The discussion-generating exhibition was called #class, and it happened at Winkleman Gallery in New York. (Since then, Powhida has co-curated Magicality, the current show at Platform Gallery; my review, "Magical Thinking," is here.)
Today on IDIOM there's a very good interview with Dalton and Powhida about the origins and the effects of #class. Dalton says:
#Class helped me see that, at least for myself, the queasiness [about the market] seems to be caused by some unresolvable contradictions: We feel that art should be a gift, but we don’t want to work for free. We want recognition for our work, but we may be uncomfortable with personal attention. We want to sell work for a price that many can afford, but we can’t afford to sell it for less than it costs us to make, so we therefore can’t sell art to people like ourselves. We want more types of people to participate in art, but we might not appreciate their taste.
Over on her blog Another Bouncing Ball, meanwhile, Regina Hackett calls Powhida's work "a corrupt carnival show". She says his modicum of success has made him nothing more than a suckup to the regime he rode his way up critiquing. She also refers to Powhida's insistence on the alter-ego who makes his drawings. But actually, I haven't heard Powhida himself refer to that alter-ego in a while—his visibility has come with more accountability. And just because Powhida's been written about in the NYT, he's Jeff Koons now? Is there really no room for critique inside the art world outside the written word of the critic?
Hackett uses her post, oddly, to praise Seattle critic Matthew Kangas's dumb swipes at a couple of abstractions in the back room at Platform (his personality is fascinating, but his pronouncements about art have never been particularly relevant), which makes her seem a little cuckoo. But when she closes by saying "The rest of us are just too fucking nice," I'm with her—and so would Powhida be, I'm sure. The culture of niceness in the art world, both at large and in Seattle, means that nobody gets much real practice at criticism.Dan Colen) and the most powerful dealer in art (Larry Gagosian).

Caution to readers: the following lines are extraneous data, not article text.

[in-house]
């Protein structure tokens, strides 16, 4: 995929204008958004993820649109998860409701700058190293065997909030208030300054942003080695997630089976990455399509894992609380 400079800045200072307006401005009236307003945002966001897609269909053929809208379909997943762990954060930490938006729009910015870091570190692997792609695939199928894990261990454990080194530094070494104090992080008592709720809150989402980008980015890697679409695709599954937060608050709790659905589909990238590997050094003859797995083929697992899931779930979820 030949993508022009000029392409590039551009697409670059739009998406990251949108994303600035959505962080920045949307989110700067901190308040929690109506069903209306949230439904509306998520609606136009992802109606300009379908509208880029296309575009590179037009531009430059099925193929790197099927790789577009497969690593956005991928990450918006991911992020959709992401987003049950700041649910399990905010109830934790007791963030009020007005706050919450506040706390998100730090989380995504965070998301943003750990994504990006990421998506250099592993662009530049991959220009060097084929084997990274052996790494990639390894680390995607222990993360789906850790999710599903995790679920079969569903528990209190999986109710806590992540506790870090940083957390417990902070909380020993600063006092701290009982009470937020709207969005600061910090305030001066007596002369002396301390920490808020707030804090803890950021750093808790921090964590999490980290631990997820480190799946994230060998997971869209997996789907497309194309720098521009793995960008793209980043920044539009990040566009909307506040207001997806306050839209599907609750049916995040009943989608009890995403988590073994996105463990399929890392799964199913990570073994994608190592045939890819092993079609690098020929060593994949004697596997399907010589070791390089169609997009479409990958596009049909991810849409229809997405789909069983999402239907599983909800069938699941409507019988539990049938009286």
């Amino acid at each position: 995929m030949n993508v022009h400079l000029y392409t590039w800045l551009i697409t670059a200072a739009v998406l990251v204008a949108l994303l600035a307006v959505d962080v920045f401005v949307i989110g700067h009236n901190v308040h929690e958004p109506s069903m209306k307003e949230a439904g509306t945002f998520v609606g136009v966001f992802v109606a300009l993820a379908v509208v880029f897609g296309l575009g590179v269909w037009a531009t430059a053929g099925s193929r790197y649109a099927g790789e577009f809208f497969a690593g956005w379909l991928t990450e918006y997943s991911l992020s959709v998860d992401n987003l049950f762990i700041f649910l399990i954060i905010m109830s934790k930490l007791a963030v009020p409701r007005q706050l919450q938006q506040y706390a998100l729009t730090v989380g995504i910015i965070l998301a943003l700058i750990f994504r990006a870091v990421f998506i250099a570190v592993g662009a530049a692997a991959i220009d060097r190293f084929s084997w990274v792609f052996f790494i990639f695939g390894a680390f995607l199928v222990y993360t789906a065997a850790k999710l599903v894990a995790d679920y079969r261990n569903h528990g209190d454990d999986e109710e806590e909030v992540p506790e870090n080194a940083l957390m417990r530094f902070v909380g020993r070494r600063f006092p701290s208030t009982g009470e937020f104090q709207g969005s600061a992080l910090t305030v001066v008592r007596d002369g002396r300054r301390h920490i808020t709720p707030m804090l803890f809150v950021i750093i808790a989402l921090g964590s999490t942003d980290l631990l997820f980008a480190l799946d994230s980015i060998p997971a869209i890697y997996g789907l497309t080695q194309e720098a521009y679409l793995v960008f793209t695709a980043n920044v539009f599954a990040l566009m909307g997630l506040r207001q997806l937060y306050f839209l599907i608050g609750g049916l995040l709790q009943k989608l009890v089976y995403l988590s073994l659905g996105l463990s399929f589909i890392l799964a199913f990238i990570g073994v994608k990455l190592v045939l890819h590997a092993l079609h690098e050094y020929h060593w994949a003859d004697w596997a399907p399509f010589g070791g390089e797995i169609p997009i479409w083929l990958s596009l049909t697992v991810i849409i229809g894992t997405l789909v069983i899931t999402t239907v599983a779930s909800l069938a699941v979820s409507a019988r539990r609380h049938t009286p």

Executing the spell means invoking the names of "evil" artists and "good" artists, represented in rings around the outside. Vanessa Beecroft, Terence Koh, Dash Snow, Mr Brainwash, and Lady Gaga are all on the evil list, and considered together they represent, basically, lazy ethics and a general dimness/flatness. On the other side are more artists whose work engages with the world beyond art (you might call this engagement political by nature), including Omer Fast, Dalton, and Mira Schor. Who would you put on these lists?
Schor is both an artist and a writer, maybe the perfect person to consider in this search for uncorrupt, valuable criticism. In her excellent book A Decade of Negative Thinking, she describes anonymous online commenting as the worst possible type of criticism, because it almost always falls into what she calls the "sucks/bullshit" mode. (Ah, yup.)
If you're looking for the opposite of that, pick up the book.
*For those not following our every move, Hackett and I never seem to agree. The post's title is a reference to that, and a handy way to get that old song in your head for the rest of the day. Enjoy!